There is a story in the book of John, where the Scribes and the Pharisees brought to Jesus a woman who had been caught in the very act of adultery. In asking Jesus what was to be done with her, they were hoping to trap Jesus into saying something contrary to the Law of Moses. Jesus, at first, refused to answer and, instead, stooped down and began to write on the ground. However, as they persisted in their demand for some response, Jesus stood up and said, “He who is without sin among you, let him be the first to throw a stone...” (John 8:7) This is how this verse is typically remembered and quoted. However, in Greek it reads a bit different. Translating the Greek sentence structure more literally, this passage reads, “He who is without sin among you, the first at her to throw a stone.” (NASB Greek Interlinear). Jesus command to the one without sin was not that they should be the first to cast a stone, but that they should be the first to cast a stone “at her.”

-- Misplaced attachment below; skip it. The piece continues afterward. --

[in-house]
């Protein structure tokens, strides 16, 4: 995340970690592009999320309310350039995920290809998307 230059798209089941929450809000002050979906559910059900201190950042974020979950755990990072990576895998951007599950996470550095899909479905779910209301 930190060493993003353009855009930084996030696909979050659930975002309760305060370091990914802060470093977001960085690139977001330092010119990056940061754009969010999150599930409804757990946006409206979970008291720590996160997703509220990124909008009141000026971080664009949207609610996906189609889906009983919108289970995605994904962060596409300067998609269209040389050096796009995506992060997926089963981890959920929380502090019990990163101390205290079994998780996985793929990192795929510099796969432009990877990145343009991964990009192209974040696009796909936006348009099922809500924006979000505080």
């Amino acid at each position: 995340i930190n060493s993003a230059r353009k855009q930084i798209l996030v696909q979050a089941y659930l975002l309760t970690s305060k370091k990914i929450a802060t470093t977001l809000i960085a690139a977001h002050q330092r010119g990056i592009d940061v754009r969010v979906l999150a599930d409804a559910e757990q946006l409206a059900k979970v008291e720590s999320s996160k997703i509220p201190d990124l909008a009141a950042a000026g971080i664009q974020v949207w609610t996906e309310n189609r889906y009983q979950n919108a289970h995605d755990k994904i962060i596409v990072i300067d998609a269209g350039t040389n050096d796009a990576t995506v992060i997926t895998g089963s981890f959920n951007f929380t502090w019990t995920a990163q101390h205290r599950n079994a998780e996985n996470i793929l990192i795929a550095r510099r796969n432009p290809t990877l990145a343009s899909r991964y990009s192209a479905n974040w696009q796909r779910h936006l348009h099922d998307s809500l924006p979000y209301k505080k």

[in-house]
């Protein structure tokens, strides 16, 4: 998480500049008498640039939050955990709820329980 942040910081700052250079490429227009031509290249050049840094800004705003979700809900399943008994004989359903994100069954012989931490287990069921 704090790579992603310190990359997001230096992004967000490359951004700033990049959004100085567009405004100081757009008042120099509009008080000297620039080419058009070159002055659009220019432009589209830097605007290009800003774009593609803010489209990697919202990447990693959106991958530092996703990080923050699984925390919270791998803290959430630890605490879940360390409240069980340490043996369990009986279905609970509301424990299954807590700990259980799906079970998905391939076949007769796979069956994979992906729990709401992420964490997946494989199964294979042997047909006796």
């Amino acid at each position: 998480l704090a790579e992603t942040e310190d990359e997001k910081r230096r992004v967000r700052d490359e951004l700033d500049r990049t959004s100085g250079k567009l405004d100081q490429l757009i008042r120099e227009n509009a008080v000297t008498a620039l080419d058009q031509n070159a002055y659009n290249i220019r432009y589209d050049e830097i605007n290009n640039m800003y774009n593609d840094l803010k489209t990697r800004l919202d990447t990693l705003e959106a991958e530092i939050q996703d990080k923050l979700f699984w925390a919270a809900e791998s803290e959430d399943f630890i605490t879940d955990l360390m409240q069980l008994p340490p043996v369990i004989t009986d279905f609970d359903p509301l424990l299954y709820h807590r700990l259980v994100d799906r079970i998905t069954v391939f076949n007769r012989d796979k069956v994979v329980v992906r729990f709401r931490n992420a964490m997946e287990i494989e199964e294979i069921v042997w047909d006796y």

Oftentimes, in the midst of our anger, judgment, and sin, we lose sight of the people who bear the weight of our sins and who are harmed by our unrighteousness. Peter Scazzero, in his book, The Emotionally Healthy Leader, refers to this as “our shadow.” Our shadow represents the effect our lives have on others. Our attitude, judgments, and behaviors affect others in ways we often don’t see or understand, either for good or for evil. In this story, the scribes and Pharisees, in their rush to condemn Jesus, failed to see the collateral damage their judgmental spirit was causing on the people around them. Their hatred of Jesus blinded their eyes to “her.” The same is often true of us. In our self-righteousness, we fail to see those we are hurting; we fail to see “her.” Jesus wants us to open our eyes, to see our shadow, and to consider the influence and impact our lives, emotions, and behaviors are having on the people around us. If we can do this, then maybe we will become more careful in our own lives; maybe we will learn how to use our shadow for good rather than evil.